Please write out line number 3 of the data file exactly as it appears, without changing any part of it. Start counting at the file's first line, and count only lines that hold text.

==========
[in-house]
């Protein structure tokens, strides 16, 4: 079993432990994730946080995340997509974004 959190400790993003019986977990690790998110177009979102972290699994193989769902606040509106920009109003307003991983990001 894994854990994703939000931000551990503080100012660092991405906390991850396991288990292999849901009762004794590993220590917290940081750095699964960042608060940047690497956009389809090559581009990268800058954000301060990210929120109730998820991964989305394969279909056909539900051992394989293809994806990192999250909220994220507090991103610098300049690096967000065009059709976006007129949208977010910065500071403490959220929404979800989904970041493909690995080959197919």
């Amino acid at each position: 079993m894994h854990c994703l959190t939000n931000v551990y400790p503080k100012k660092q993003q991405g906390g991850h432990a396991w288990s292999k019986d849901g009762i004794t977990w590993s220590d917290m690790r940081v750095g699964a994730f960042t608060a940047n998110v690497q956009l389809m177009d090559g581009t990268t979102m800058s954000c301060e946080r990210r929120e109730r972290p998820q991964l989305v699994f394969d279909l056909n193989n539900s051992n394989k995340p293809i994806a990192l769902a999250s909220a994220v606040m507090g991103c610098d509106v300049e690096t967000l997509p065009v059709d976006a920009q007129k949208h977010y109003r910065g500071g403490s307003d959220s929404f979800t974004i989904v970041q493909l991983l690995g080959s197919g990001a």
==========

């Amino acid at each position: 079993m894994h854990c994703l959190t939000n931000v551990y400790p503080k100012k660092q993003q991405g906390g991850h432990a396991w288990s292999k019986d849901g009762i004794t977990w590993s220590d917290m690790r940081v750095g699964a994730f960042t608060a940047n998110v690497q956009l389809m177009d090559g581009t990268t979102m800058s954000c301060e946080r990210r929120e109730r972290p998820q991964l989305v699994f394969d279909l056909n193989n539900s051992n394989k995340p293809i994806a990192l769902a999250s909220a994220v606040m507090g991103c610098d509106v300049e690096t967000l997509p065009v059709d976006a920009q007129k949208h977010y109003r910065g500071g403490s307003d959220s929404f979800t974004i989904v970041q493909l991983l690995g080959s197919g990001a």